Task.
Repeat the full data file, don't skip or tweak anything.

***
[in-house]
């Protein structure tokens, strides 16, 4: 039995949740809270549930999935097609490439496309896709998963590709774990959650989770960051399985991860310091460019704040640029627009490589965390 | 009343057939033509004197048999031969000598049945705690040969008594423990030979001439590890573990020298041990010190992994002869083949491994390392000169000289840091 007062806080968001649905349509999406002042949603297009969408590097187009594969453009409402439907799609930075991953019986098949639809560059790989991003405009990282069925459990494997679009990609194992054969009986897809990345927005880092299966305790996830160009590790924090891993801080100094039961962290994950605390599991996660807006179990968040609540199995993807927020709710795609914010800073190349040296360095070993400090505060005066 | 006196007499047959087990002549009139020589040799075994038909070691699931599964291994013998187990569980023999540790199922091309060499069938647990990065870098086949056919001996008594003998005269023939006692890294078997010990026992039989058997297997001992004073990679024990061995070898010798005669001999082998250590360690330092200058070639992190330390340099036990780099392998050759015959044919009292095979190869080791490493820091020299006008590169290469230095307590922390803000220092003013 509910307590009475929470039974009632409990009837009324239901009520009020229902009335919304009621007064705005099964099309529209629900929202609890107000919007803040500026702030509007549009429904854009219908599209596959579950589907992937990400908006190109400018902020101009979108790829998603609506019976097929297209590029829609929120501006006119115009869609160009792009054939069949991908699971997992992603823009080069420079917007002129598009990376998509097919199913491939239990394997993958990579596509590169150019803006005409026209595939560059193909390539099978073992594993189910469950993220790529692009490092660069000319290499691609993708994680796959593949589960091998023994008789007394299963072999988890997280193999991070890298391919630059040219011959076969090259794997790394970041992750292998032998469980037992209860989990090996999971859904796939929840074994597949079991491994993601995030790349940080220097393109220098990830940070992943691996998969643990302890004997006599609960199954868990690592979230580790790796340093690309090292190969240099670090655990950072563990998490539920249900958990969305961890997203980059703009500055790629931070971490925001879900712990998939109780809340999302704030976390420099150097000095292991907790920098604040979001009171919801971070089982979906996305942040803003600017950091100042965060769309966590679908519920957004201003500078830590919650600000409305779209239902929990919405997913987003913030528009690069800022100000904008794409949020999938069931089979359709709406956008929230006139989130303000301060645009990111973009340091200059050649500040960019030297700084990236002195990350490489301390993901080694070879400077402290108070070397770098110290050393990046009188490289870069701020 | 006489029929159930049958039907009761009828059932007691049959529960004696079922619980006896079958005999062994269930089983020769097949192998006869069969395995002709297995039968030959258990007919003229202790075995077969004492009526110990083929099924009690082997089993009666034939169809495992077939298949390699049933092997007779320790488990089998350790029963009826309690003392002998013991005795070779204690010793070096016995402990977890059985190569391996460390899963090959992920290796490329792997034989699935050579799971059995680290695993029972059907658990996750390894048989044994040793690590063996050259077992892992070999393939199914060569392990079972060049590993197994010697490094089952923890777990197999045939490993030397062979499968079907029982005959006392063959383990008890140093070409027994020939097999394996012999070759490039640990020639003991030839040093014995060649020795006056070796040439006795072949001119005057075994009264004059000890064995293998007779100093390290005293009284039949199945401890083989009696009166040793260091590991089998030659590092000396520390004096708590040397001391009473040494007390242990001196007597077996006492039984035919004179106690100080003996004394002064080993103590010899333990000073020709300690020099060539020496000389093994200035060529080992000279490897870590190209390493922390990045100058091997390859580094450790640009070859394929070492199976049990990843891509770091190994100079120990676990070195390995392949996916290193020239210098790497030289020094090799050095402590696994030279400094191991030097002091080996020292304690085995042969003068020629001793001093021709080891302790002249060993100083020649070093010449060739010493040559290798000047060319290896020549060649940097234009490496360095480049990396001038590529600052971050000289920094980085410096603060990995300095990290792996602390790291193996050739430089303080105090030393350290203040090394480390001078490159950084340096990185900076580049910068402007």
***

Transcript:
[in-house]
């Protein structure tokens, strides 16, 4: 039995949740809270549930999935097609490439496309896709998963590709774990959650989770960051399985991860310091460019704040640029627009490589965390 | 009343057939033509004197048999031969000598049945705690040969008594423990030979001439590890573990020298041990010190992994002869083949491994390392000169000289840091 007062806080968001649905349509999406002042949603297009969408590097187009594969453009409402439907799609930075991953019986098949639809560059790989991003405009990282069925459990494997679009990609194992054969009986897809990345927005880092299966305790996830160009590790924090891993801080100094039961962290994950605390599991996660807006179990968040609540199995993807927020709710795609914010800073190349040296360095070993400090505060005066 | 006196007499047959087990002549009139020589040799075994038909070691699931599964291994013998187990569980023999540790199922091309060499069938647990990065870098086949056919001996008594003998005269023939006692890294078997010990026992039989058997297997001992004073990679024990061995070898010798005669001999082998250590360690330092200058070639992190330390340099036990780099392998050759015959044919009292095979190869080791490493820091020299006008590169290469230095307590922390803000220092003013 509910307590009475929470039974009632409990009837009324239901009520009020229902009335919304009621007064705005099964099309529209629900929202609890107000919007803040500026702030509007549009429904854009219908599209596959579950589907992937990400908006190109400018902020101009979108790829998603609506019976097929297209590029829609929120501006006119115009869609160009792009054939069949991908699971997992992603823009080069420079917007002129598009990376998509097919199913491939239990394997993958990579596509590169150019803006005409026209595939560059193909390539099978073992594993189910469950993220790529692009490092660069000319290499691609993708994680796959593949589960091998023994008789007394299963072999988890997280193999991070890298391919630059040219011959076969090259794997790394970041992750292998032998469980037992209860989990090996999971859904796939929840074994597949079991491994993601995030790349940080220097393109220098990830940070992943691996998969643990302890004997006599609960199954868990690592979230580790790796340093690309090292190969240099670090655990950072563990998490539920249900958990969305961890997203980059703009500055790629931070971490925001879900712990998939109780809340999302704030976390420099150097000095292991907790920098604040979001009171919801971070089982979906996305942040803003600017950091100042965060769309966590679908519920957004201003500078830590919650600000409305779209239902929990919405997913987003913030528009690069800022100000904008794409949020999938069931089979359709709406956008929230006139989130303000301060645009990111973009340091200059050649500040960019030297700084990236002195990350490489301390993901080694070879400077402290108070070397770098110290050393990046009188490289870069701020 | 006489029929159930049958039907009761009828059932007691049959529960004696079922619980006896079958005999062994269930089983020769097949192998006869069969395995002709297995039968030959258990007919003229202790075995077969004492009526110990083929099924009690082997089993009666034939169809495992077939298949390699049933092997007779320790488990089998350790029963009826309690003392002998013991005795070779204690010793070096016995402990977890059985190569391996460390899963090959992920290796490329792997034989699935050579799971059995680290695993029972059907658990996750390894048989044994040793690590063996050259077992892992070999393939199914060569392990079972060049590993197994010697490094089952923890777990197999045939490993030397062979499968079907029982005959006392063959383990008890140093070409027994020939097999394996012999070759490039640990020639003991030839040093014995060649020795006056070796040439006795072949001119005057075994009264004059000890064995293998007779100093390290005293009284039949199945401890083989009696009166040793260091590991089998030659590092000396520390004096708590040397001391009473040494007390242990001196007597077996006492039984035919004179106690100080003996004394002064080993103590010899333990000073020709300690020099060539020496000389093994200035060529080992000279490897870590190209390493922390990045100058091997390859580094450790640009070859394929070492199976049990990843891509770091190994100079120990676990070195390995392949996916290193020239210098790497030289020094090799050095402590696994030279400094191991030097002091080996020292304690085995042969003068020629001793001093021709080891302790002249060993100083020649070093010449060739010493040559290798000047060319290896020549060649940097234009490496360095480049990396001038590529600052971050000289920094980085410096603060990995300095990290792996602390790291193996050739430089303080105090030393350290203040090394480390001078490159950084340096990185900076580049910068402007």